Jude Morte / Jude Morte | October 24, 2008 00:00
Best kept secretIn the midsize SUV segment, it is a given that the Toyota Fortuner, the Ford Everest, the Isuzu Alterra and the (recently introduced) Mitsubishi Montero Sport lord it over. But what is interesting is that the said segment has become a five horse race for the past two years, thanks to a Korean SUV that shares its name with one of Mexico's major business districts. Just what exactly does it bring to the table - and manage to quietly sway a lot of buyers?
Outside is a contemporary look that exudes a streamlined silhouette and go-fast ability, clean-looking, with smooth lines and a crisp feel. Gone is the distinct Korean look of the previous Santa Fe with funky angles and busy bodywork. Projector-style headlights and a prominent grille up front further drive the point home; view the SUV from the rear and there's a noticeable resemblance to such top-end SUVs like the Volkswagen (VW) Touareg. Interesting footnote: despite the new (and aerodynamic look), wind noise gets louder and louder at the a-pillars at 180-plus kph.
Inside is a cabin that is arguably more luxurious than its competitors. An example is the convincing wood grain trim combined with faux aluminum trim, the blue glow of the dash lights and gauges are similar to some VW products and the A/C vents are thoughtfully placed near the doors rather than through the back of the center console. Speaking of the center console, it has an aircon vent to cool drinks. Hyundai also gave much thought to cargo loading, with both rear rows folding flat, an abundance of cupholders and a waist level exterior hatch grab handle for easy loading from the outside. The only negatives interior-wise are third row kneeroom, the OE head unit (who uses cassette tapes nowadays?) and the OE audio sound quality (a change to aftermarket audio is recommended).
Performance-wise, the Santa Fe is more suited for acceleration than sheer pace. Pulling power is strong enough to go in fifth gear at 60-70 kph, but negating the great about the engine is the transmission. Although it has even gearing, the manual mode is stubborn; at certain times it refuses to go down or up a gear. It's best to use third gear for incline acceleration, and third or even fourth for acceleration on level tarmac. Despite the tranny quandary, the SUV was able to reach 211 kph and go 8.53 km/l on five days of mixed driving.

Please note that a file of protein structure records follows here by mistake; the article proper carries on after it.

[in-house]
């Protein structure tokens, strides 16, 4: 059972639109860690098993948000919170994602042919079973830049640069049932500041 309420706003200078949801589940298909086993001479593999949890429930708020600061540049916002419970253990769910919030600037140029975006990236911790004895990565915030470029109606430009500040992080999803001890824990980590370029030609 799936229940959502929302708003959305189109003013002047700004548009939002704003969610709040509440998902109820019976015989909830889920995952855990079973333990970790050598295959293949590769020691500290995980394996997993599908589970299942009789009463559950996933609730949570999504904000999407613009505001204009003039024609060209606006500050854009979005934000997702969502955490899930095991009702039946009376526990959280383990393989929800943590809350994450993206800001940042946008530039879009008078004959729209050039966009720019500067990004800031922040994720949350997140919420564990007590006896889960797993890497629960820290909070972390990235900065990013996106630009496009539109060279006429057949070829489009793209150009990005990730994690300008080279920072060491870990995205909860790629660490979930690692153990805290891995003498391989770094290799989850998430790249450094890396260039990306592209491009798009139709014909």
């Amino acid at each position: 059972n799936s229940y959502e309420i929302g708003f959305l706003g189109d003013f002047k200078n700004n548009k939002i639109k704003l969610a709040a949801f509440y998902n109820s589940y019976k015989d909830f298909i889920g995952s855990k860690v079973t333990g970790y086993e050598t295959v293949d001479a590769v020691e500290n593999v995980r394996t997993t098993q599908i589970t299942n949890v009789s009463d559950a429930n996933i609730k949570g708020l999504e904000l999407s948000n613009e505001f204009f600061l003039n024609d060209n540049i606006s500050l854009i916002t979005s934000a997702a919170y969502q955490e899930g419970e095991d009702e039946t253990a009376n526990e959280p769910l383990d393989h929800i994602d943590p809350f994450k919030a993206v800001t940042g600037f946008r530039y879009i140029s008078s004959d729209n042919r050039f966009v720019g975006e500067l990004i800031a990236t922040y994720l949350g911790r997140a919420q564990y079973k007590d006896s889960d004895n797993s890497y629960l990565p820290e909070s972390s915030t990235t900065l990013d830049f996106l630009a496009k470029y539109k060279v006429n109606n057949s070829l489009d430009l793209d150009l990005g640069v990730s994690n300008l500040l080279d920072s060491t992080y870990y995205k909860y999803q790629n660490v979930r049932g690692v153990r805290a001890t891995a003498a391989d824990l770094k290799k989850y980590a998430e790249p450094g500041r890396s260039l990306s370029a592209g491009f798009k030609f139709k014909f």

Although the look evokes quick movement (even on turns), the Santa Fe isn't intended to be a sharp-handling, hard-edged SUV. The good news is that the suspension does a good job of minimizing body roll, gives a soft (but not floaty) ride and manages nearly two tons of curb weight. The Santa Fe - particularly the CRDi 4x2 variant for this test drive - is easy to control and handling is predictable, with traction from the Hankook Dynapro HP 235/65R17 104Ts breaking at 85-90 kph. It's composed on turn in and a tad twitchy on apex and exit. Steering is light in feel but there's steering wander (to the right a bit in particular) at 80-plus kph. One question with the steering wheel - what's with the faux E39 BMW 5-Series steering wheel design?
Safety is a love hate matter, depending on who's behind the wheel. The brakes displayed significant fade; then again, the unit had 25,000-odd kilometers on it. The long overhang on the dashboard gauge cluster makes the gauges hard to see in 12 ‘o clock daylight; the side lamps must be turned on to see the gauges decently. The foglight switch is parallel to driver's left knee, and there are blind spots at the c-pillar area, which makes long backing and parallel parking tough. Not helping either is the lack of parking sensors, but at least there's decent vision from the rear glass.
Despite some serious safety and tranny problems, the luxurious interior ambiance, decent handling, comfortable ride, contemporary look strong engine and - most importantly - the ability to carry six to seven passengers (plus all their cargo needs) make the P 1.528 million Hyundai Santa Fe CRDi 4x2 a contender in a highly competitive segment. Its origins may be Korean, but what it delivers is at par (or arguably better) with what the Japanese or the Americans offer. And it's surprising just enough to acquire one.